How did admirable American change from a person of faith, charity, and humility into Gordon Gekko, the billionaire investor character in Wall Street who famously declared “Greed is good?”

Startling changes took place by the 1980s when that movie appeared and our brightest young people started to explicitly say their ambition in life was to be rich.

A few years ago I reread Truman Capote’s true crime masterpiece, In Cold Blood. Published in the early 1960s, it tells about a horrific crime involving a peaceful Nebraska family of four who were slaughtered by two drifters. The perpetrators got away with just a few dollars, and the public was shocked by the random, arbitrary nature of their crime.

Two things struck me about how much the world has changed since then. First, while some types of crime have gone down, random crimes, such as serial killings, have exploded. Criminals are no longer desperados who need money. They  now come in all stripes: besides serial killers, we have terrorists, school shooters, child kidnappers, revenge killers and white collar criminals, too.

Corporations share the blame for the decline in our values. A second telling part of Capote’s story involves the victim, Herb Clutter’s insurance company. The day he died, a Friday, he had met with an agent and taken out a large life insurance policy. Because the check was not deposited over the weekend, the company was not obligated to honor the policy. But they did.

Can you imagine such a thing happening now, when corporations fight tooth and nail for every dollar, every time? Desperately ill people have to battle insurance companies for necessary treatments. Many firms have an explicit strategy that reasons if it is hard enough to get the coverage you have paid for, at least some percentage of customers will be too confused or discouraged to fight for it. And they will profit.

Wall Street itself has “led” the way in some of the general decline in American values. Despite the Goldman Sachs chief’s defense that “corporations are people, too,” they don’t seem to care about people other than themselves. The financial meltdown of 2008, in which millions of people worldwide lost their savings, was triggered by the greed of financial players who crossed the line with dodgy schemes to enrich themselves.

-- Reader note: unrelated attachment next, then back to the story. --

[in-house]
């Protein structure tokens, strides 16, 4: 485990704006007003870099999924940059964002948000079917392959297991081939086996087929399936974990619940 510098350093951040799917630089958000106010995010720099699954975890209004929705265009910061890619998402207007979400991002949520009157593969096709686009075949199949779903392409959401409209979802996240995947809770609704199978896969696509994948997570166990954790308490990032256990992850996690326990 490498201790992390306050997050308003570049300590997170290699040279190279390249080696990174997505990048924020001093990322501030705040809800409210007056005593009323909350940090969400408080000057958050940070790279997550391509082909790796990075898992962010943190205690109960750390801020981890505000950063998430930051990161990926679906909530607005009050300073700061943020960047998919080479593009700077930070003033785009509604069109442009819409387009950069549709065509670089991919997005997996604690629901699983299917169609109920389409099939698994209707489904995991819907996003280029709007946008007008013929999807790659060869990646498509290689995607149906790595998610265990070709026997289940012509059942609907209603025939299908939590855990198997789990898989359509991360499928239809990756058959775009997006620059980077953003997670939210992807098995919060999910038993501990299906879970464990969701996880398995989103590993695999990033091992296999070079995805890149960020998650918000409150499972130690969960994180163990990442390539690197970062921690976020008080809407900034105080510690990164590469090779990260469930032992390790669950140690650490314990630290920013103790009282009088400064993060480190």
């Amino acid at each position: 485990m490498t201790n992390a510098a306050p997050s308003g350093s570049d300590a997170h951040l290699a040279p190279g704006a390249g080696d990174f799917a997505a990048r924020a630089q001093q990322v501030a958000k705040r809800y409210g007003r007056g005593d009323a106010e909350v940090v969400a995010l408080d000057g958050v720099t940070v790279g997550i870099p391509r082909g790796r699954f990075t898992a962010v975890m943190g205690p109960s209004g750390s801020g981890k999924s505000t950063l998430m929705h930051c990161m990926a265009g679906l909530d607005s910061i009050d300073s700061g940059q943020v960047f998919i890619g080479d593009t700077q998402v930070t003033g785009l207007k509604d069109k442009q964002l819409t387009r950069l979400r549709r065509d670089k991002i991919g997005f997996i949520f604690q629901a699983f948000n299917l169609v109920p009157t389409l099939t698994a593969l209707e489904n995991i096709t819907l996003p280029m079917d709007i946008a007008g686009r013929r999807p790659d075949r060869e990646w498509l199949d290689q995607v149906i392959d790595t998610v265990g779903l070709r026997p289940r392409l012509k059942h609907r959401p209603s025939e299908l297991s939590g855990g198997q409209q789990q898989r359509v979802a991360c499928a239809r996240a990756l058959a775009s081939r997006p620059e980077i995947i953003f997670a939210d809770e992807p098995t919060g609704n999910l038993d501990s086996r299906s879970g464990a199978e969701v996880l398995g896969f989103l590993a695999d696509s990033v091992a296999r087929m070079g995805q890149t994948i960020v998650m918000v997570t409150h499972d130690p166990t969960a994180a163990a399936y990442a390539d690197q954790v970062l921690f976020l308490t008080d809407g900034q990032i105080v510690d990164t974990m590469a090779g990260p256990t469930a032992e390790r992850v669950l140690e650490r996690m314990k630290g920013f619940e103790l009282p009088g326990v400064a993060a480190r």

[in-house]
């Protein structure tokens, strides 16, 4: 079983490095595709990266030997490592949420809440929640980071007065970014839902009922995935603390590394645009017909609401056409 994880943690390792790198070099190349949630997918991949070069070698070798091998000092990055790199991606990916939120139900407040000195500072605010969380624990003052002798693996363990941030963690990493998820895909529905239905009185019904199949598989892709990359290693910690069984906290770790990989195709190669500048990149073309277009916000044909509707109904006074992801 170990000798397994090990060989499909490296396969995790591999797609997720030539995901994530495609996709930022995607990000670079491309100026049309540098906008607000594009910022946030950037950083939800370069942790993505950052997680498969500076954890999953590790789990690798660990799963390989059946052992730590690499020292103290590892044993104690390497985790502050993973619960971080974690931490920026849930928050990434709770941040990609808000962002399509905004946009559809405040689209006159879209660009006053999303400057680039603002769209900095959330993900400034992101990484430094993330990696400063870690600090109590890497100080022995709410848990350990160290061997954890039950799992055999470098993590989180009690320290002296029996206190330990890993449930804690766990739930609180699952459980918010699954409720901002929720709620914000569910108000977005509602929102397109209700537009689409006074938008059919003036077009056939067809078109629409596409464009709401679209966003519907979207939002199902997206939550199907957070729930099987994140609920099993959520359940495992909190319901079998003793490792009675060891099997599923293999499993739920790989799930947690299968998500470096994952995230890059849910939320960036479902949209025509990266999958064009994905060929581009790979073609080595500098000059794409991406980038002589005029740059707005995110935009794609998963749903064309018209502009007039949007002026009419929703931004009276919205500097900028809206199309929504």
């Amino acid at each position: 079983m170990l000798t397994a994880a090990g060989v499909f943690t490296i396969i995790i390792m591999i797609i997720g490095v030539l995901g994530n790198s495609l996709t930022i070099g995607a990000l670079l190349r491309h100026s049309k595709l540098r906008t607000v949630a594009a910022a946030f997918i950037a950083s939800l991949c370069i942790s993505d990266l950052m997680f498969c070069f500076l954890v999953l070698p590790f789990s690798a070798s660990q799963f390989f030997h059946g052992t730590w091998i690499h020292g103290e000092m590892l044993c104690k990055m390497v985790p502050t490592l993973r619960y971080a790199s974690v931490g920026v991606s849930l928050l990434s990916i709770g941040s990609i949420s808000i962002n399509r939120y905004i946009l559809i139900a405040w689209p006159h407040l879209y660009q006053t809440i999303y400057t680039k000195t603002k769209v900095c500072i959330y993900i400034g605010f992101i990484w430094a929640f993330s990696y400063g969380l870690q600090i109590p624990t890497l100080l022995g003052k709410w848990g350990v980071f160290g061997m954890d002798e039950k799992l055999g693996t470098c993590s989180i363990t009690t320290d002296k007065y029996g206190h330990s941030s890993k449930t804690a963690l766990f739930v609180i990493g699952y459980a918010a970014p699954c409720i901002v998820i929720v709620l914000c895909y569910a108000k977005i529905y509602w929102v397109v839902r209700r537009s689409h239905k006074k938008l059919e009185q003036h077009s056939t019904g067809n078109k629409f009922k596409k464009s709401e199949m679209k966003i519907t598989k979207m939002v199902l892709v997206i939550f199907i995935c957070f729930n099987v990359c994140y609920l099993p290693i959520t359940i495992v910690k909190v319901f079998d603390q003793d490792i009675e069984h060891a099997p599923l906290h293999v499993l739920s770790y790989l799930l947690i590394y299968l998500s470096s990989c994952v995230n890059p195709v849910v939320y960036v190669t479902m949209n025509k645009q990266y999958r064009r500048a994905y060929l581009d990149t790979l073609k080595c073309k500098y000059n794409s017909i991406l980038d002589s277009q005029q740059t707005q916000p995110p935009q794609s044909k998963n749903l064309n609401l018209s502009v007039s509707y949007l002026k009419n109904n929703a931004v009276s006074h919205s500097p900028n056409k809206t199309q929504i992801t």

Financial markets roared back to life with taxpayer support, and they are healthier than ever, but no closer to sharing the wealth. Meanwhile, the rest of us are left squabbling about what America stands for in a moral vacuum.

As we think about American values this week, remember that it starts with the individual, with character. People of character seek like-minded others, and invest not just in their families, but their communities and their nation. They care enough about the underlying moral concepts that guide them to action.

Even if that action is as simple as voting, don’t think it doesn’t matter. America is an idea that needs the support of its citizens to survive. Decide what America you want to live in.  Then take action to sustain it.

 

 

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  • Patricia. Moscatello July 4, 2020 at 11:58 am

    Amazing that it was written 2 years ago. It is even more relevant now!
    Thank you for re -post. I will share it with others.

    Reply